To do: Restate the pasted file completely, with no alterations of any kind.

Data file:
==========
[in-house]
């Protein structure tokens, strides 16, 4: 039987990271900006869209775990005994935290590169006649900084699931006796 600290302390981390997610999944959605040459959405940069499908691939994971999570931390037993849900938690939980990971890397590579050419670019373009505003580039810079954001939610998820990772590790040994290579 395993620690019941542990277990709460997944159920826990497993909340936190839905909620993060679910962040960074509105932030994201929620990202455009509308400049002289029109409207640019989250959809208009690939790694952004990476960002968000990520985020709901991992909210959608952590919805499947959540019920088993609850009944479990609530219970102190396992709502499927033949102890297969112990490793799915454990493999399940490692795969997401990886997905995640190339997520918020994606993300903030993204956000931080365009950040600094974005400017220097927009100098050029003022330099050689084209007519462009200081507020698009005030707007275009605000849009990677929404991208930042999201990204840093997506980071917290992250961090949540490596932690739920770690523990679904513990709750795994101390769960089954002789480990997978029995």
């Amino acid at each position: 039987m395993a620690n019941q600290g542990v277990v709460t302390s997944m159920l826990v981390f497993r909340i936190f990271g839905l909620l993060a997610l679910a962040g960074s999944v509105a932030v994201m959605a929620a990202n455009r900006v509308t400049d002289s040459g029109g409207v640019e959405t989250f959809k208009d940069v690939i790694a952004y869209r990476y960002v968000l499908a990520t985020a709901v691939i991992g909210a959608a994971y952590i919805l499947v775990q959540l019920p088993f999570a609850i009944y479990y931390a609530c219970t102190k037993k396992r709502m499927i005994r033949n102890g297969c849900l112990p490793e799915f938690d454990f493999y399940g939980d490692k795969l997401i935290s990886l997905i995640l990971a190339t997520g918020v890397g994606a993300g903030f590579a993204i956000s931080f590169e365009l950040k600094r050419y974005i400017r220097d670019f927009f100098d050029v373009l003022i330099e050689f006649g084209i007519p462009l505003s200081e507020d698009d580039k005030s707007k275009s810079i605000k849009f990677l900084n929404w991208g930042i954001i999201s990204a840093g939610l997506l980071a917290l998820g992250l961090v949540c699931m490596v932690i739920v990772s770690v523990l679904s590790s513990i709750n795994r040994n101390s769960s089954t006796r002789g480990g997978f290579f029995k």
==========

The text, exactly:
[in-house]
């Protein structure tokens, strides 16, 4: 039987990271900006869209775990005994935290590169006649900084699931006796 600290302390981390997610999944959605040459959405940069499908691939994971999570931390037993849900938690939980990971890397590579050419670019373009505003580039810079954001939610998820990772590790040994290579 395993620690019941542990277990709460997944159920826990497993909340936190839905909620993060679910962040960074509105932030994201929620990202455009509308400049002289029109409207640019989250959809208009690939790694952004990476960002968000990520985020709901991992909210959608952590919805499947959540019920088993609850009944479990609530219970102190396992709502499927033949102890297969112990490793799915454990493999399940490692795969997401990886997905995640190339997520918020994606993300903030993204956000931080365009950040600094974005400017220097927009100098050029003022330099050689084209007519462009200081507020698009005030707007275009605000849009990677929404991208930042999201990204840093997506980071917290992250961090949540490596932690739920770690523990679904513990709750795994101390769960089954002789480990997978029995």
């Amino acid at each position: 039987m395993a620690n019941q600290g542990v277990v709460t302390s997944m159920l826990v981390f497993r909340i936190f990271g839905l909620l993060a997610l679910a962040g960074s999944v509105a932030v994201m959605a929620a990202n455009r900006v509308t400049d002289s040459g029109g409207v640019e959405t989250f959809k208009d940069v690939i790694a952004y869209r990476y960002v968000l499908a990520t985020a709901v691939i991992g909210a959608a994971y952590i919805l499947v775990q959540l019920p088993f999570a609850i009944y479990y931390a609530c219970t102190k037993k396992r709502m499927i005994r033949n102890g297969c849900l112990p490793e799915f938690d454990f493999y399940g939980d490692k795969l997401i935290s990886l997905i995640l990971a190339t997520g918020v890397g994606a993300g903030f590579a993204i956000s931080f590169e365009l950040k600094r050419y974005i400017r220097d670019f927009f100098d050029v373009l003022i330099e050689f006649g084209i007519p462009l505003s200081e507020d698009d580039k005030s707007k275009s810079i605000k849009f990677l900084n929404w991208g930042i954001i999201s990204a840093g939610l997506l980071a917290l998820g992250l961090v949540c699931m490596v932690i739920v990772s770690v523990l679904s590790s513990i709750n795994r040994n101390s769960s089954t006796r002789g480990g997978f290579f029995k």